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Fifteen hyperlocals set to bid for local democracy reporters

A total of 15 hyperlocal news providers have been ruled eligible to bid for the chance to employ one of 150 local democracy reporters in partnership with the BBC.

The initiative will see regional and local publishers given access to £8m a year of license fee money to employ reporters to cover public bodies such as local councils.

Content produced by the reporter will be shared with the BBC, while the local newspapers and websites involved will also get access to BBC content.

The first phase of the scheme, which determines whether publishers are eligible to receive the BBC content and bid for one of the 150 reporters, has seen 15 independent news providers qualify.

Where the new local democracy reporters will be based.  Source:  BBC website

Where the new local democracy reporters will be based. Source: BBC website

They range from a print-only newspaper in Scarborough, to web-only news portals such as wrexham.com and Bristol 24/7.

Also included in the list is the Cambridge Independent, launched by Iliffe Media last year and already the reigning Weekly Newspaper of the Year.

News of their success has been highlighted in a blog post by the Centre for Community Journalism (c4CJ), a project based at Cardiff University aimed at encouraging smaller publishers.

When the scheme was first announced, there was criticism from some hyperlocal publishers that they were being excluded from the project and that most if not all of the funding would go the established groups.

Editor of Wrexham.com Rob Taylor said: “We are pleased to have been accepted for Phase One of the scheme and look forward to the outputs.

“I just hope it is not used an excuse to cut staff or coverage elsewhere as the aim of the game surely should be an increase in oversight rather than shifting costs.

“In theory, it should benefit our readers by having a pool report to dip into where we are unable to cover, plus some additional audio/visual outputs.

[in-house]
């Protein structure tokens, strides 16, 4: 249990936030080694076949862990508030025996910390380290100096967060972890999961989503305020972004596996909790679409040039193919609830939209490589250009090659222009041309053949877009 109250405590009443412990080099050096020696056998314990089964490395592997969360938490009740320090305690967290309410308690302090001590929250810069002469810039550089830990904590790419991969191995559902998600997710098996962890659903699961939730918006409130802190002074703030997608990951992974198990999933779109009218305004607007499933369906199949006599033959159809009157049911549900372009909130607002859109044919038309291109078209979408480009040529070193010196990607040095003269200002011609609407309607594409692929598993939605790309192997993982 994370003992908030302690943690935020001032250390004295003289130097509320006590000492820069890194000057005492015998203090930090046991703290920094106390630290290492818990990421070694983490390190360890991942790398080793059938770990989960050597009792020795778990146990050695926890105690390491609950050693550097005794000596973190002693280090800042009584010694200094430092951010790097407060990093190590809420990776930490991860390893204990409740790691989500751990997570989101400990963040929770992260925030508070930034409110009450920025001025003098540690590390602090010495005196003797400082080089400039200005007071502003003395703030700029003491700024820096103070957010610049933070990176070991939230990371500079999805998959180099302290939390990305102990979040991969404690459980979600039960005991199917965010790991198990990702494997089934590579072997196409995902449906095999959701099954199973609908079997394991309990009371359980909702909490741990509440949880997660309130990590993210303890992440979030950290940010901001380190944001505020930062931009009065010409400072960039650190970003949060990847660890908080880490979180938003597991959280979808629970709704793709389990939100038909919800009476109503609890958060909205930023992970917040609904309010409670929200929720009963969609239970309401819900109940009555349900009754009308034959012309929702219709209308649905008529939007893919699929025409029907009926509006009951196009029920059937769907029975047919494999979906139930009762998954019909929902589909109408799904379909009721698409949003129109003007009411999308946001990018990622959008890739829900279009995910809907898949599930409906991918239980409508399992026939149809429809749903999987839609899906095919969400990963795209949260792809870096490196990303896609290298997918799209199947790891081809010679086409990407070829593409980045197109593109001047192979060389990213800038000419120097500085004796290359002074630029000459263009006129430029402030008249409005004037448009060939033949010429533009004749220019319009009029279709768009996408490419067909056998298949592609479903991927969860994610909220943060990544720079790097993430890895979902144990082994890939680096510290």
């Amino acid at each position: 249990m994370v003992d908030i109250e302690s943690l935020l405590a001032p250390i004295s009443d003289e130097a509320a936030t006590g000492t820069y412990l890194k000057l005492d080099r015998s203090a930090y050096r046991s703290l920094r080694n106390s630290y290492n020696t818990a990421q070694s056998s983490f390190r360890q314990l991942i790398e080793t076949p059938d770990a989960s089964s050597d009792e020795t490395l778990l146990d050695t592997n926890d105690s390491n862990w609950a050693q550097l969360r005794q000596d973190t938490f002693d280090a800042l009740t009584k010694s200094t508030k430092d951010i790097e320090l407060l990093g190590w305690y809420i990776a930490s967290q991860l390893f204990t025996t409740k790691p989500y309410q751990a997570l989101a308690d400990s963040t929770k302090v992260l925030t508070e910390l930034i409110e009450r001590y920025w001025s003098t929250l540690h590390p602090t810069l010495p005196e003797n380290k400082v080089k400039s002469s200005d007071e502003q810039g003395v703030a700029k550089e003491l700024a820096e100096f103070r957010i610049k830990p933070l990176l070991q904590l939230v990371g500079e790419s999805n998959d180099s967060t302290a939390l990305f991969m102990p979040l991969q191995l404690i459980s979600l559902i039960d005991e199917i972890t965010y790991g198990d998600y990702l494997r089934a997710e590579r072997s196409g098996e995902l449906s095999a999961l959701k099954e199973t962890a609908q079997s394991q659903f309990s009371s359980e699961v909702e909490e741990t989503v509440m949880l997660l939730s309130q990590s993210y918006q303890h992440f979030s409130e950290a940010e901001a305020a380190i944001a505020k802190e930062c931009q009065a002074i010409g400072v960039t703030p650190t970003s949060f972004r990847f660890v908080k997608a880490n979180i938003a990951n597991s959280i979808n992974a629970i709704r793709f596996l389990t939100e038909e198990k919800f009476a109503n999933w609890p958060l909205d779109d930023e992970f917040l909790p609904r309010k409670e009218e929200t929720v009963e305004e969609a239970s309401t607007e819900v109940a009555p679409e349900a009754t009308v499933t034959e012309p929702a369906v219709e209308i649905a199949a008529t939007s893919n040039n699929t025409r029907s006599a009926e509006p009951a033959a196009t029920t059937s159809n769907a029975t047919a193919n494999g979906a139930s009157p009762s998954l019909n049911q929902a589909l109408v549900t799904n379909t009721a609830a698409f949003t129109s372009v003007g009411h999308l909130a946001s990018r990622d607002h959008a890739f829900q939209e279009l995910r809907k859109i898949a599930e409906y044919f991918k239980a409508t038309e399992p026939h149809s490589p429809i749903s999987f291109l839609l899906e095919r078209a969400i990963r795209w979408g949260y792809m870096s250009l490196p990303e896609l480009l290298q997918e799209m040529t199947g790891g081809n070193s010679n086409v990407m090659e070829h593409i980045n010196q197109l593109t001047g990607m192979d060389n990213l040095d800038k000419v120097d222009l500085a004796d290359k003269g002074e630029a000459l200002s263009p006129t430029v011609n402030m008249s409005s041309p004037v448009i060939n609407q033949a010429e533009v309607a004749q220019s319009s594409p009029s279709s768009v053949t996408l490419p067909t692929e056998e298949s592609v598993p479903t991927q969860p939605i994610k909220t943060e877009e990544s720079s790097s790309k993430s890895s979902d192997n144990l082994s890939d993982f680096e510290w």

“Hopefully it is deployed and used across the UK as it was intended, with the benefit being to society as a whole, rather than offsetting a cost on a spreadsheet somewhere.”

Among others who have successfully come through Phase 1 of the process are The Lincolnite, West Leeds Dispatch and the Hackney Citizen.

Citizen editor Keith Magnum said: “Holding local councils to account is as important as it’s ever been. We hope the BBC Local Democracy Reporter scheme will help us bring an increasing number of in-depth political stories to our readers.”

The BBC’s Head of Local News Partnerships, Matthew Barraclough told the C4CJ: “The Local News Partnerships have been drawn up to be as inclusive as possible while at the same time requiring a commitment to high editorial standards.

“The partnership is open to any qualifying provider and we would encourage small independent news publishers to apply in the next round of approvals.”

The full list of successful hyperlocal applicants in Phase 1 of the project is as follows:

Brighton & Hove News
Bristol 24/7
Cambridge Independent
Hackney Citizen
Your Harlow
Your Thurrock
West Bridgford Wire
Jesmond Local
Nantwich News
Scarborough Review
Lincolnite
Lincolnshire Reporter
VIEW Digital
West Leeds Dispatch
Wrexham.com

3 comments

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  • July 6, 2017 at 11:22 am
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    A monthly print-only paper wants council coverage? Can anyone say “after the fact”

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  • July 6, 2017 at 11:55 am
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    Individual council & committee meetings are usually monthly, spread over each month. Admittedly the coverage wouldn’t be immediate, but it isn’t fast moving news either – could be a good way to do it.

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  • July 6, 2017 at 2:57 pm
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    License fee? Groan.
    Harbinger of doom here thinks the BBC plan has an unfortunate flaw. The likes on Trinity, Newsquest etc will use every extra pair of free BBC hands as a good reason to get rid of an existing pair of staff hands.

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